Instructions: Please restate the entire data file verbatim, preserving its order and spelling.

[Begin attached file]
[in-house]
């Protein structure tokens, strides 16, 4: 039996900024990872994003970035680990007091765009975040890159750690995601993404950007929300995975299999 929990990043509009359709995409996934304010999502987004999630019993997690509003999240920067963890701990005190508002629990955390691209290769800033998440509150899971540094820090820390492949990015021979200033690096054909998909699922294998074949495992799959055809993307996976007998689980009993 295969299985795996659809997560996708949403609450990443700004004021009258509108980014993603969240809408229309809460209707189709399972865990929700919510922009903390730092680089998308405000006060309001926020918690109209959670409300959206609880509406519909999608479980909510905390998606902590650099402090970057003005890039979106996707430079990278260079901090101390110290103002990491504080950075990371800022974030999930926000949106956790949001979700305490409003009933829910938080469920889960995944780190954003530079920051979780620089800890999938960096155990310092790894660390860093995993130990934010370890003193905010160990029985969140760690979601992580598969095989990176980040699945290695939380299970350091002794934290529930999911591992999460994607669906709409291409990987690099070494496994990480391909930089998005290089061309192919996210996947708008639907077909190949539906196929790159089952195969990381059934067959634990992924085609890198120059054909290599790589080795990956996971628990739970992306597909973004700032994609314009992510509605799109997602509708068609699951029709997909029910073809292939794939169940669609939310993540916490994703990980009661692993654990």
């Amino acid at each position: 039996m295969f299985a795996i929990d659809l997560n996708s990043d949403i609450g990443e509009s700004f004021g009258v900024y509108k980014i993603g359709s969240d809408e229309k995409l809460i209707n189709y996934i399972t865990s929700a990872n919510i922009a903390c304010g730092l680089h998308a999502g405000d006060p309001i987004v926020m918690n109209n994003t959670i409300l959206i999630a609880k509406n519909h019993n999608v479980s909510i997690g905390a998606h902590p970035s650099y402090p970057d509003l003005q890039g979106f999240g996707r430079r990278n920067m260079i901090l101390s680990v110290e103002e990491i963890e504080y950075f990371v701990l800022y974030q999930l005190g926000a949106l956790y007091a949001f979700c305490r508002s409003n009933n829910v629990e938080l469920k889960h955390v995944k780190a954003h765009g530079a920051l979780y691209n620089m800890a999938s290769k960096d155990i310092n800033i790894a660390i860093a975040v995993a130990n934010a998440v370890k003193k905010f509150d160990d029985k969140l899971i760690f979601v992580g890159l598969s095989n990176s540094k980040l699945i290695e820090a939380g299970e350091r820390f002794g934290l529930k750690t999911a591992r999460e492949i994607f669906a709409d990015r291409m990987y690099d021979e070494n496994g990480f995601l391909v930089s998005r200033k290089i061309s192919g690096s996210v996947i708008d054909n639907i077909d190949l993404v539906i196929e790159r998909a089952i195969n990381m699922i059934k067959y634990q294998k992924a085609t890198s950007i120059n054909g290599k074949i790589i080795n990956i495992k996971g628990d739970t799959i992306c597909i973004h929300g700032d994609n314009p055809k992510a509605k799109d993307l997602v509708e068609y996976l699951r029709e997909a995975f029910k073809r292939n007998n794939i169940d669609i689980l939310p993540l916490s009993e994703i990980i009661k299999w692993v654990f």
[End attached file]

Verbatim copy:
[in-house]
């Protein structure tokens, strides 16, 4: 039996900024990872994003970035680990007091765009975040890159750690995601993404950007929300995975299999 929990990043509009359709995409996934304010999502987004999630019993997690509003999240920067963890701990005190508002629990955390691209290769800033998440509150899971540094820090820390492949990015021979200033690096054909998909699922294998074949495992799959055809993307996976007998689980009993 295969299985795996659809997560996708949403609450990443700004004021009258509108980014993603969240809408229309809460209707189709399972865990929700919510922009903390730092680089998308405000006060309001926020918690109209959670409300959206609880509406519909999608479980909510905390998606902590650099402090970057003005890039979106996707430079990278260079901090101390110290103002990491504080950075990371800022974030999930926000949106956790949001979700305490409003009933829910938080469920889960995944780190954003530079920051979780620089800890999938960096155990310092790894660390860093995993130990934010370890003193905010160990029985969140760690979601992580598969095989990176980040699945290695939380299970350091002794934290529930999911591992999460994607669906709409291409990987690099070494496994990480391909930089998005290089061309192919996210996947708008639907077909190949539906196929790159089952195969990381059934067959634990992924085609890198120059054909290599790589080795990956996971628990739970992306597909973004700032994609314009992510509605799109997602509708068609699951029709997909029910073809292939794939169940669609939310993540916490994703990980009661692993654990």
């Amino acid at each position: 039996m295969f299985a795996i929990d659809l997560n996708s990043d949403i609450g990443e509009s700004f004021g009258v900024y509108k980014i993603g359709s969240d809408e229309k995409l809460i209707n189709y996934i399972t865990s929700a990872n919510i922009a903390c304010g730092l680089h998308a999502g405000d006060p309001i987004v926020m918690n109209n994003t959670i409300l959206i999630a609880k509406n519909h019993n999608v479980s909510i997690g905390a998606h902590p970035s650099y402090p970057d509003l003005q890039g979106f999240g996707r430079r990278n920067m260079i901090l101390s680990v110290e103002e990491i963890e504080y950075f990371v701990l800022y974030q999930l005190g926000a949106l956790y007091a949001f979700c305490r508002s409003n009933n829910v629990e938080l469920k889960h955390v995944k780190a954003h765009g530079a920051l979780y691209n620089m800890a999938s290769k960096d155990i310092n800033i790894a660390i860093a975040v995993a130990n934010a998440v370890k003193k905010f509150d160990d029985k969140l899971i760690f979601v992580g890159l598969s095989n990176s540094k980040l699945i290695e820090a939380g299970e350091r820390f002794g934290l529930k750690t999911a591992r999460e492949i994607f669906a709409d990015r291409m990987y690099d021979e070494n496994g990480f995601l391909v930089s998005r200033k290089i061309s192919g690096s996210v996947i708008d054909n639907i077909d190949l993404v539906i196929e790159r998909a089952i195969n990381m699922i059934k067959y634990q294998k992924a085609t890198s950007i120059n054909g290599k074949i790589i080795n990956i495992k996971g628990d739970t799959i992306c597909i973004h929300g700032d994609n314009p055809k992510a509605k799109d993307l997602v509708e068609y996976l699951r029709e997909a995975f029910k073809r292939n007998n794939i169940d669609i689980l939310p993540l916490s009993e994703i990980i009661k299999w692993v654990f």